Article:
To see details of an opportunity for volunteers to join the next AWSG Expedition to north-west Australia (Broome & 80 Mile Beach) to catch waders click here.
The following is a summary of the results from research on the effects - predicted and actual - of the loss of a wader habitat (in this case by reclamation), which appeared in the March 2007 edition of "British Birds". The original article is from "Ecological Applications".
"For a long time we have tended to assume that when waders are displaced from a habitat, by some major change which makes it unsuitable, they redistribute themselves in other adjacent habitats. We also assumed that overall numbers would gradually be reduced due to consequent higher mortality and/or lower breeding success, so that in the end the net effect was a loss to the world population equivalent to the number of birds displaced from the lost habitat. Also, in some actual or proposed habitat changes, proposals have been made for creating or managing other areas in a way which would partially, or completely, offset the expected negative effects."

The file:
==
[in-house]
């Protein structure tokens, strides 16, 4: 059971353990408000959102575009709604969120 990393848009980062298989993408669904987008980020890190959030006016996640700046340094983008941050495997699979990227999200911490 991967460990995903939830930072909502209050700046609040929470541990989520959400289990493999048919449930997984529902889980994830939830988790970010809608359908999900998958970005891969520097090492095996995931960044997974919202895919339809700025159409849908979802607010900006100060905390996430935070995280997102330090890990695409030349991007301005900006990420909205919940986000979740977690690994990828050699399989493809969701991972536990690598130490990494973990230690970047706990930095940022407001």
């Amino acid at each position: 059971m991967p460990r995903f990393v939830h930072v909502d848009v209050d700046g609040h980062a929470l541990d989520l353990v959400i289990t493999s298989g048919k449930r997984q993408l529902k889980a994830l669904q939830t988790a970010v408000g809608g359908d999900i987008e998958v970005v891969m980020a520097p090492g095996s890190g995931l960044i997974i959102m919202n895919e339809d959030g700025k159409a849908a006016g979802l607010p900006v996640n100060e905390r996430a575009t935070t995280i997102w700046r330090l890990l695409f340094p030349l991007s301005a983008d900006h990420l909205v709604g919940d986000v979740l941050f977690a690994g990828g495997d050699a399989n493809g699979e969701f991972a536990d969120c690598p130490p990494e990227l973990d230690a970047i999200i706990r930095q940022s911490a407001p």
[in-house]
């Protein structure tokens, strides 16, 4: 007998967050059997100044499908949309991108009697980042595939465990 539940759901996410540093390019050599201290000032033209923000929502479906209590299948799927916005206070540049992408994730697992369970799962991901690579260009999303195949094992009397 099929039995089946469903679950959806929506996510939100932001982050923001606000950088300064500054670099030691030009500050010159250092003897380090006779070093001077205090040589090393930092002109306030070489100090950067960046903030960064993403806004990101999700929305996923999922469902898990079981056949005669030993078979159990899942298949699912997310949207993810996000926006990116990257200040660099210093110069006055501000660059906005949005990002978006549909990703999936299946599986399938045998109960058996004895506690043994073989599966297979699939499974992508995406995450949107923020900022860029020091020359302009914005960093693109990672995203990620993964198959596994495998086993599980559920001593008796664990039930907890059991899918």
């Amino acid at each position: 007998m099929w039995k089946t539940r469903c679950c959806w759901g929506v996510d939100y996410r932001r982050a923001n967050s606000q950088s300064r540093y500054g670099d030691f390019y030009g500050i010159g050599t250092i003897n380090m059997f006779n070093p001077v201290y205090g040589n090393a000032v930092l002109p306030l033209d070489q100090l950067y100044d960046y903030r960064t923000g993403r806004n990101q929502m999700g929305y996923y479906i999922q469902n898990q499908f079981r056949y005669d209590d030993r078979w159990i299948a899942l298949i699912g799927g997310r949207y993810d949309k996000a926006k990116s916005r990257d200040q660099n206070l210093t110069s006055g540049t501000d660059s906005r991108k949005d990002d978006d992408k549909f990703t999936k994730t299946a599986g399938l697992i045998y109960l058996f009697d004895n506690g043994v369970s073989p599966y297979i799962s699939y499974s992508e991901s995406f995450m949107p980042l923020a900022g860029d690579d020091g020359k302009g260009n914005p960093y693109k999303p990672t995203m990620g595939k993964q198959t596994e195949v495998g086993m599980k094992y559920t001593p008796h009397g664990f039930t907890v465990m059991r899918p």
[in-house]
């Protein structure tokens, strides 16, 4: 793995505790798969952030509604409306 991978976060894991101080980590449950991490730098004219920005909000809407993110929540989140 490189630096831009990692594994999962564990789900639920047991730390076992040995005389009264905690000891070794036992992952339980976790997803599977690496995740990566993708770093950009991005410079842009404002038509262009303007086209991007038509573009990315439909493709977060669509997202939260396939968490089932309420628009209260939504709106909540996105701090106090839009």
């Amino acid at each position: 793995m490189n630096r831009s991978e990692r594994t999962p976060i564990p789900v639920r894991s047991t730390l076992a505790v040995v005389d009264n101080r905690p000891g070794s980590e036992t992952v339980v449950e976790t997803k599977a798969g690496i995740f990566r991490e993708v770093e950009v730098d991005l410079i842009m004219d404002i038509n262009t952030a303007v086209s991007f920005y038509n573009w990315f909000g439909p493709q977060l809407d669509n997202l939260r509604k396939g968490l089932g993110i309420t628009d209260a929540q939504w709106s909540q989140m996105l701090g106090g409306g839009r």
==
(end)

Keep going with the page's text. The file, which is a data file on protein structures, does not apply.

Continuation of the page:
This new publication (Ecological Applications 16(6), 2006. pp 2115-2222) details the development of an earlier model which was used to try and predict the effects of habitat change on populations of Oystercatchers in the UK. John Goss-Custard and his team have now tested the new model using data on Redshank displaced from Cardiff Bay in South Wales when a controversial barrage was completed in 1999. This resulted in a loss of inter-tidal feeding habitat that had been regularly used by 200 Redshank. Almost all the birds in this population had been previously marked with individual colour band combinations.